Another way you can tell is by paying attention to how long it lasts. If it clears up in six weeks that’s purging. Purging doesn’t last forever, you should be getting fewer and fewer breakouts and your skin should be clear in about six weeks.
If you’re worried about having to deal with the purging for six weeks we will definitely be sharing some tips later on in this post to help you manage it.
The last way you can tell if it’s purging or not is by just seeing what it looks like. A skin purge will usually look like small red and tender bumps that are usually accompanied with some whiteheads and blackheads as well. But that can also be easily confused with rosacea. You can tell if it’s rosacea or not, because rosacea usually affects the center of your face.
So now that you can tell the difference between purging, breakouts and rosacea. I’ll be sharing with you how I add products into my routine to prevent purging and breakouts or to make them easier to manage.
How to deal with skin purging and breakouts?
The first step is not to add too many products to my routine at once or too quickly. If you do that, you risk giving your skin too much stuff to handle. And that will make it really stressed cause it to freak out– I mean break out.
In addition to slowly introducing products into my routine. Another thing I really like to do, and highly recommend, is to always patch test. Fist of all you should patch test somewhere on your skin, away from your face, to see if you’re allergic to it. If all is good apply it to a small area of your face where you would normally get breakouts. And when you’re feeling a little bit more brave, apply it to one side of your face. This way you can easily tell if you’re breaking out or purging.
As we said before, if you breakout in areas where you normally don’t breakout you should stop because the products may not be suited for your skin type.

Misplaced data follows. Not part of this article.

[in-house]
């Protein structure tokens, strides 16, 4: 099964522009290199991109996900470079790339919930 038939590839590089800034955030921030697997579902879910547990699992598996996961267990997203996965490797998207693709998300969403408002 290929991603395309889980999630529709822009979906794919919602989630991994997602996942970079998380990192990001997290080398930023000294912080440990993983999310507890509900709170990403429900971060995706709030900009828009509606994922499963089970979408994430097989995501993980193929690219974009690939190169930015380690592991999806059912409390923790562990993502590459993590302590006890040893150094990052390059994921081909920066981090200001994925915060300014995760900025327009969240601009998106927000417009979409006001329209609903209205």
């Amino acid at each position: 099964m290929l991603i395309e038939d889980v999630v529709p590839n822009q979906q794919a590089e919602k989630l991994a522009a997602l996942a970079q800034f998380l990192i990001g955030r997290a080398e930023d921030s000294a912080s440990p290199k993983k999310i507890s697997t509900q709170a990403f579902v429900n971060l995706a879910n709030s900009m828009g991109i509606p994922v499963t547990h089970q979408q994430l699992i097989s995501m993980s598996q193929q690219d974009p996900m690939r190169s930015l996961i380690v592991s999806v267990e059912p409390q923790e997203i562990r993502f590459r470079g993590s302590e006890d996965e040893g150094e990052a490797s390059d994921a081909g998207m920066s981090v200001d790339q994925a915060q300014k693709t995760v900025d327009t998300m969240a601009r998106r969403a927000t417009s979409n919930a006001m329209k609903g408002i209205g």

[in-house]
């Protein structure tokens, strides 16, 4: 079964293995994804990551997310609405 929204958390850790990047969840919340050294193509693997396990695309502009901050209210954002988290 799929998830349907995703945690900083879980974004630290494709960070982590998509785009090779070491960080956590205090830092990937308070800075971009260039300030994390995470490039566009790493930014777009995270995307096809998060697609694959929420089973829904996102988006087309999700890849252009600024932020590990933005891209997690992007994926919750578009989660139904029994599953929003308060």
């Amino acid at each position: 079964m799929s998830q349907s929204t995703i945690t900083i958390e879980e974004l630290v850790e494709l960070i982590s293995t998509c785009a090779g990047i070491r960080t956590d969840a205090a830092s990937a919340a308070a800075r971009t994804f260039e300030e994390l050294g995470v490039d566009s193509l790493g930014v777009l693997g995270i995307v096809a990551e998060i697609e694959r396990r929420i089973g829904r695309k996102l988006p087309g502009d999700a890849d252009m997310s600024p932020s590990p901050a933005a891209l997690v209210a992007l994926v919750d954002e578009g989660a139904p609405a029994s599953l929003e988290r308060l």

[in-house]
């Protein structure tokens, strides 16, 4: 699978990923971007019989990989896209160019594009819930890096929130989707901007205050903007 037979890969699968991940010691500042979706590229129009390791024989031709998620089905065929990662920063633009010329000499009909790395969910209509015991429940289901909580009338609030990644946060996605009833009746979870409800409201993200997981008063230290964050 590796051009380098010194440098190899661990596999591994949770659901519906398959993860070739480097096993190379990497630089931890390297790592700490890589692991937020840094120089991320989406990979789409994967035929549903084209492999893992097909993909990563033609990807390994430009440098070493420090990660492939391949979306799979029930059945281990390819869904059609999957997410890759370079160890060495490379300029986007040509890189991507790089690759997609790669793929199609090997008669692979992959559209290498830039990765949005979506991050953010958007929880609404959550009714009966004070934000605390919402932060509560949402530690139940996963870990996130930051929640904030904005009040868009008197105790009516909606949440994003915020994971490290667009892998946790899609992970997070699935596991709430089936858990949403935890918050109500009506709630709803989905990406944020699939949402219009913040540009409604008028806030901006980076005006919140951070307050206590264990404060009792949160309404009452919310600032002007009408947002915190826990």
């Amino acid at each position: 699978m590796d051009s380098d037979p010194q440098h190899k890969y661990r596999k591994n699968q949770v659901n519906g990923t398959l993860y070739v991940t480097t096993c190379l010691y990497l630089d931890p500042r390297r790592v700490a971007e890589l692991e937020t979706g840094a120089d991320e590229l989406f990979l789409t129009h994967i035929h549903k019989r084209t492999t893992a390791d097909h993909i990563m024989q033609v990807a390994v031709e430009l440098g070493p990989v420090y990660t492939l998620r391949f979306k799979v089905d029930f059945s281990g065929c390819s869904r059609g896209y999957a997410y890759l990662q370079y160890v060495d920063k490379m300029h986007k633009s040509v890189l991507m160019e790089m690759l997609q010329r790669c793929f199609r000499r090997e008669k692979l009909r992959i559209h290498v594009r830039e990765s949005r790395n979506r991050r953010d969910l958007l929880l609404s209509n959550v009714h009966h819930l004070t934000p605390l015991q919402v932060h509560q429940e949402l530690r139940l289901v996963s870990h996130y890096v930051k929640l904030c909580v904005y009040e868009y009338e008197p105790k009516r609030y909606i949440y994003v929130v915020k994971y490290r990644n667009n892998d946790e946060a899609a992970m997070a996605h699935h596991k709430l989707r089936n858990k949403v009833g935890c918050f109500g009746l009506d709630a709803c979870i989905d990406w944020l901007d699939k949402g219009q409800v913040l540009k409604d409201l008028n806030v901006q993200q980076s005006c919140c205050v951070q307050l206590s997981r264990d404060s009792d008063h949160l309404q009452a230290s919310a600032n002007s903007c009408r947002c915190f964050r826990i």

If not, and those breakouts are getting fewer and fewer, then you’re good! You’re purging and your skin clears in about six weeks. You can keep using the product.
What to do if my skin is breaking out?
To help you manage that breakout, something I always do when I get a bad reaction is to strip down the amount of products I’m using, and cut back to the basics.
I just use the products that I know won’t sensitize me.
I use a really simple gentle cleanser. Like the CeraVe Hydrating Facial Cleanser.
Then I follow it with a basic moisturizer like the Am and Pm CeraVe Facial Moisturizing Lotion or The Ordinary 100% Plant-Derived Hemi-Squalane. (if my breakouts are really bad, I stick to the squalane because it never irritates my skin)
And of course I’ll throw in a sunscreen in there as well.
That’s a really simple four product day and night routine that you can follow. It’s not exactly going to give anyone that dewy skin look. But I know it won’t cause me (or you) to break out more and it can with skin recovery.
As for that serum that caused you to break out, you don’t have to feel bad about it. You can always give it to a friend, and it might work out really well for them.
Now, what if it turns out it’s not a breakout and your skin’s actually is purging.
What to do if my skin is purging?
First let’s make sure that it’s actually the serum that’s causing the problem. Remember that purging usually happens with an exfoliant, because it speeds up your cell turnover rates. So, are you sure you didn’t add any new Salicylic Acids or Retinols to your routine?